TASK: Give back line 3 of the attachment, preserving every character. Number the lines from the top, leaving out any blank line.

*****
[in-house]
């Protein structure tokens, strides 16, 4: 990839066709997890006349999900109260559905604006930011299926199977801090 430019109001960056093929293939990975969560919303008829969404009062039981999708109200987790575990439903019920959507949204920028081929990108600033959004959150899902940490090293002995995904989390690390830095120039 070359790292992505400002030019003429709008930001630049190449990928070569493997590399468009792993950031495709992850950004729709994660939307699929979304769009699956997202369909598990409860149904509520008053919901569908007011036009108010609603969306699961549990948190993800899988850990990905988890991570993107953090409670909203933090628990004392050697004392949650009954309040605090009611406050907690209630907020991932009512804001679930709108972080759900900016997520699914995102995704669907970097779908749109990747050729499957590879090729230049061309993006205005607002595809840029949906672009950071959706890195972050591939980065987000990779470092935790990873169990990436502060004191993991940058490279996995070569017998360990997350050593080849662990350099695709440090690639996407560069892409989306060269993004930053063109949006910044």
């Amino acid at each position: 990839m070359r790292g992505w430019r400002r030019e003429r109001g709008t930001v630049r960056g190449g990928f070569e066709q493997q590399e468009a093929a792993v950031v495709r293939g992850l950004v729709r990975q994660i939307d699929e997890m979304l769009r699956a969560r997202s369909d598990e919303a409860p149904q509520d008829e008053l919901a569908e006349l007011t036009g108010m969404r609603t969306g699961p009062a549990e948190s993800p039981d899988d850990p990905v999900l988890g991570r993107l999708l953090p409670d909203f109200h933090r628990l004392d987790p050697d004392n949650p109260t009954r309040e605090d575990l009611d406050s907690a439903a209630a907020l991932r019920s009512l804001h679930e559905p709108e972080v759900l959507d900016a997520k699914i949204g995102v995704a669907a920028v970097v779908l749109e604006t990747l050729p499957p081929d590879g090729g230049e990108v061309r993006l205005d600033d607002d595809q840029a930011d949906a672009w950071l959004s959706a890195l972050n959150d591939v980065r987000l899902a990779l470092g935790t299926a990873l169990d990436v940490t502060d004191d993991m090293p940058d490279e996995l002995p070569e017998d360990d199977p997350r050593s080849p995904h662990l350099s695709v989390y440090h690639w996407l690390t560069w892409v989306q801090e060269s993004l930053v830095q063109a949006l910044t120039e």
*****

């Amino acid at each position: 990839m070359r790292g992505w430019r400002r030019e003429r109001g709008t930001v630049r960056g190449g990928f070569e066709q493997q590399e468009a093929a792993v950031v495709r293939g992850l950004v729709r990975q994660i939307d699929e997890m979304l769009r699956a969560r997202s369909d598990e919303a409860p149904q509520d008829e008053l919901a569908e006349l007011t036009g108010m969404r609603t969306g699961p009062a549990e948190s993800p039981d899988d850990p990905v999900l988890g991570r993107l999708l953090p409670d909203f109200h933090r628990l004392d987790p050697d004392n949650p109260t009954r309040e605090d575990l009611d406050s907690a439903a209630a907020l991932r019920s009512l804001h679930e559905p709108e972080v759900l959507d900016a997520k699914i949204g995102v995704a669907a920028v970097v779908l749109e604006t990747l050729p499957p081929d590879g090729g230049e990108v061309r993006l205005d600033d607002d595809q840029a930011d949906a672009w950071l959004s959706a890195l972050n959150d591939v980065r987000l899902a990779l470092g935790t299926a990873l169990d990436v940490t502060d004191d993991m090293p940058d490279e996995l002995p070569e017998d360990d199977p997350r050593s080849p995904h662990l350099s695709v989390y440090h690639w996407l690390t560069w892409v989306q801090e060269s993004l930053v830095q063109a949006l910044t120039e």